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Alumni Educator Spotlight: Hillary Seides

hgsIt’s time for another spotlight on the blog! Today’s spotlight is with Hillary Gardner Seides who graduated from the UT Early Childhood Education PreK-3 program in 2011. Read on to see what she’s been up to and her advice for new teachers. Thanks for checking in, Hillary!

Hometown: Chattanooga, TN

Awards: DeKalb County Merit Award: 2014-2015- Top 10% of DeKalb County Teachers

Accomplishments: As a new teacher, I was always searching for teacher resources and ideas that were simple but meaningful for students. I started noticing that many resources for elementary students were more about style than substance, so I decided to start making my own! I created “Teaching Without Frills”, which started as a Teachers Pay Teachers store and has now grown into a YouTube channel and social media account. I aim to share resources and ideas that are engaging and authentic, not just “cute”.

Past Role(s) at the ELC: While at UT, I completed my practicum at the White Avenue ELC in the Kindergarten classroom with Dani Rose.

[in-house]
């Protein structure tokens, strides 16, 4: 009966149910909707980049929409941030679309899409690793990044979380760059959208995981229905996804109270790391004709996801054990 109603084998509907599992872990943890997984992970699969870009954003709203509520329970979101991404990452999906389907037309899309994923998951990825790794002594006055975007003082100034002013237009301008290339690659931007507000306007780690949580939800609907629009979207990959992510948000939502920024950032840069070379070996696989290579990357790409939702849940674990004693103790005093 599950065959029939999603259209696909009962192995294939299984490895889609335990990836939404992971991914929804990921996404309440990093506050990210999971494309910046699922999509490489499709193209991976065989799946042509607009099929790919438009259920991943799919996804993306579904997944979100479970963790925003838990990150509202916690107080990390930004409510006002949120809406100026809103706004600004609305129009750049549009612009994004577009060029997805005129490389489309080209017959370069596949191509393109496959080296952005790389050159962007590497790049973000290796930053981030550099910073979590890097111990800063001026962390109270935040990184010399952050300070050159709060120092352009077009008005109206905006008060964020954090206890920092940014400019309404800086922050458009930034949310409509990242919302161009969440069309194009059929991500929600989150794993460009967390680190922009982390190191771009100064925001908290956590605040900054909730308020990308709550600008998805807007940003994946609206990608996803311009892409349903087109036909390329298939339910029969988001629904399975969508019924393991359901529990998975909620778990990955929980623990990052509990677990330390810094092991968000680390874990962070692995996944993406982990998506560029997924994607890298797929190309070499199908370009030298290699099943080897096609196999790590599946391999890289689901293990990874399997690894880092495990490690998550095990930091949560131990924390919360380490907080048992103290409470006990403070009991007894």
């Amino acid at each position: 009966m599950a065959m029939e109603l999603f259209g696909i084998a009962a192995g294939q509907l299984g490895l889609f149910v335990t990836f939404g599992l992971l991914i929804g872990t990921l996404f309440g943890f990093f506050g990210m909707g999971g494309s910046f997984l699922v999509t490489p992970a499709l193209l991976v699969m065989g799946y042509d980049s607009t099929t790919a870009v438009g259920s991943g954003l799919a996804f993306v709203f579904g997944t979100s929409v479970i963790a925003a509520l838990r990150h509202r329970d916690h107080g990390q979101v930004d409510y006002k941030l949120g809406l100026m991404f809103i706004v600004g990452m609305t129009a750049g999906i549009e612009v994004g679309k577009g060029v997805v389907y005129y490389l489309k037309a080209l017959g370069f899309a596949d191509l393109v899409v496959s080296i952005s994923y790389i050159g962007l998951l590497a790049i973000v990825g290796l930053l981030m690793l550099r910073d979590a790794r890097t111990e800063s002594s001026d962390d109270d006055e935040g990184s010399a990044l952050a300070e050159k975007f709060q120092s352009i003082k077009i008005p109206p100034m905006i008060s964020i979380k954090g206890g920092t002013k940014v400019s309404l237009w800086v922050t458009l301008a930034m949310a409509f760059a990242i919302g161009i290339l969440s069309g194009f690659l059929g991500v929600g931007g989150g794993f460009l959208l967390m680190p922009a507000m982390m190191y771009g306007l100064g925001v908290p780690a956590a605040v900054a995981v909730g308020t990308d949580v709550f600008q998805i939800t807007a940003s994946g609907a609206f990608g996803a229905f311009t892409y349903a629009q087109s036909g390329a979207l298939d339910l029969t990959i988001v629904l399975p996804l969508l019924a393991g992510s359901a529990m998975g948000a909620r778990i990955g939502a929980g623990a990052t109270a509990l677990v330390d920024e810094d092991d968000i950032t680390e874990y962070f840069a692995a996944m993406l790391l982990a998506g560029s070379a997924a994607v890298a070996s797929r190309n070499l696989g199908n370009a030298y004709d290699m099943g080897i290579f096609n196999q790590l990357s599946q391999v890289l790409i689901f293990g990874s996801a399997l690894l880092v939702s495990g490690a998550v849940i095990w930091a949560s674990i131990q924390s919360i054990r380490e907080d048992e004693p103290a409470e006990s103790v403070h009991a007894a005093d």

Personal Interests: I enjoy riding bikes, reading, watching movies, and spending time with my family, husband, and friends!

What are you up to now? I have taught 1st and 2nd grade for the past 5 years. I am currently teaching 2nd grade at a Title 1 STEM school in Atlanta, GA. I also serve as a mentor teacher for graduate students at Georgia State University.

How did your time at the ELC impact your work as a teacher?

My experiences as a part of the Early Childhood Education program have impacted my work as a teacher immensely. My time spent with wonderful professors, advisors, and mentors influenced my core values about children and education. Trends in education come and go, but a teachers’ deeply-held values and philosophy will impact how you teach throughout your entire career.

What would you tell a current student about life after graduation?

I know many new teachers who have become extremely overwhelmed and frustrated in their first few years of teaching. I would encourage new teachers to build relationships with colleagues and ask for help when you need it. Try not to lose sight of what you know about best practice, even if it doesn’t always align with the vision of your current school.   As you become more confident and comfortable within your school community, don’t be afraid to stand up for what you think is best for your students!